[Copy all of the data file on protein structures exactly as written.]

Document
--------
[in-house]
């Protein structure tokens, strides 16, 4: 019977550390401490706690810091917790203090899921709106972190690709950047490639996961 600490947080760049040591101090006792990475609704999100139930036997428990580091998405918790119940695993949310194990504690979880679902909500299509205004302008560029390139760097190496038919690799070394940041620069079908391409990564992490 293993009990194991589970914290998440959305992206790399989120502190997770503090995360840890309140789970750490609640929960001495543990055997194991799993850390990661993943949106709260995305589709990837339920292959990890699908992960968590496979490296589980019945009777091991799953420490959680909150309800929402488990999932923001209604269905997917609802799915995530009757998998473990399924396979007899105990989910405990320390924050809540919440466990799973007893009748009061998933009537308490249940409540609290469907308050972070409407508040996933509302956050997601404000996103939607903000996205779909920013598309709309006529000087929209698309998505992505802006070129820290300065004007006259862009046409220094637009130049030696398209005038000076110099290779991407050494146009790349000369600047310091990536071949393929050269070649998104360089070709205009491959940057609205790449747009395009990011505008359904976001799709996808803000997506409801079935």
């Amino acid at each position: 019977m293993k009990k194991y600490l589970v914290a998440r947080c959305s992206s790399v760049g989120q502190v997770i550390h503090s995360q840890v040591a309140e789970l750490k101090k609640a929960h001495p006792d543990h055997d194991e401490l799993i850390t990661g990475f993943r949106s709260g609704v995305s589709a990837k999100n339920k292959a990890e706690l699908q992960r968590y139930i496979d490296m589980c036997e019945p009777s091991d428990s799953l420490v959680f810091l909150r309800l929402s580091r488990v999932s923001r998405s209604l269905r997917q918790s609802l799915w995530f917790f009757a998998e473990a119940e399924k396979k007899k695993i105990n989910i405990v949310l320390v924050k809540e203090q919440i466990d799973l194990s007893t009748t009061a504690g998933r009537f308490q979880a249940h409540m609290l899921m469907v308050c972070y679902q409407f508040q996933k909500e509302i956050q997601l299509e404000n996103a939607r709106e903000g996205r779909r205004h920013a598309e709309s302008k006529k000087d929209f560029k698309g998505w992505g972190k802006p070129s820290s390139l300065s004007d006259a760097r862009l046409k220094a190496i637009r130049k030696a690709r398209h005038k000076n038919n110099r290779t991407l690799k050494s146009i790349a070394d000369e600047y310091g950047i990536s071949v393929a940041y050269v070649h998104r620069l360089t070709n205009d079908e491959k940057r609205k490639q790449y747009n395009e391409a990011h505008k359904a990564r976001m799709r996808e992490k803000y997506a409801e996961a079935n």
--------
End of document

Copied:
[in-house]
């Protein structure tokens, strides 16, 4: 019977550390401490706690810091917790203090899921709106972190690709950047490639996961 600490947080760049040591101090006792990475609704999100139930036997428990580091998405918790119940695993949310194990504690979880679902909500299509205004302008560029390139760097190496038919690799070394940041620069079908391409990564992490 293993009990194991589970914290998440959305992206790399989120502190997770503090995360840890309140789970750490609640929960001495543990055997194991799993850390990661993943949106709260995305589709990837339920292959990890699908992960968590496979490296589980019945009777091991799953420490959680909150309800929402488990999932923001209604269905997917609802799915995530009757998998473990399924396979007899105990989910405990320390924050809540919440466990799973007893009748009061998933009537308490249940409540609290469907308050972070409407508040996933509302956050997601404000996103939607903000996205779909920013598309709309006529000087929209698309998505992505802006070129820290300065004007006259862009046409220094637009130049030696398209005038000076110099290779991407050494146009790349000369600047310091990536071949393929050269070649998104360089070709205009491959940057609205790449747009395009990011505008359904976001799709996808803000997506409801079935």
């Amino acid at each position: 019977m293993k009990k194991y600490l589970v914290a998440r947080c959305s992206s790399v760049g989120q502190v997770i550390h503090s995360q840890v040591a309140e789970l750490k101090k609640a929960h001495p006792d543990h055997d194991e401490l799993i850390t990661g990475f993943r949106s709260g609704v995305s589709a990837k999100n339920k292959a990890e706690l699908q992960r968590y139930i496979d490296m589980c036997e019945p009777s091991d428990s799953l420490v959680f810091l909150r309800l929402s580091r488990v999932s923001r998405s209604l269905r997917q918790s609802l799915w995530f917790f009757a998998e473990a119940e399924k396979k007899k695993i105990n989910i405990v949310l320390v924050k809540e203090q919440i466990d799973l194990s007893t009748t009061a504690g998933r009537f308490q979880a249940h409540m609290l899921m469907v308050c972070y679902q409407f508040q996933k909500e509302i956050q997601l299509e404000n996103a939607r709106e903000g996205r779909r205004h920013a598309e709309s302008k006529k000087d929209f560029k698309g998505w992505g972190k802006p070129s820290s390139l300065s004007d006259a760097r862009l046409k220094a190496i637009r130049k030696a690709r398209h005038k000076n038919n110099r290779t991407l690799k050494s146009i790349a070394d000369e600047y310091g950047i990536s071949v393929a940041y050269v070649h998104r620069l360089t070709n205009d079908e491959k940057r609205k490639q790449y747009n395009e391409a990011h505008k359904a990564r976001m799709r996808e992490k803000y997506a409801e996961a079935n």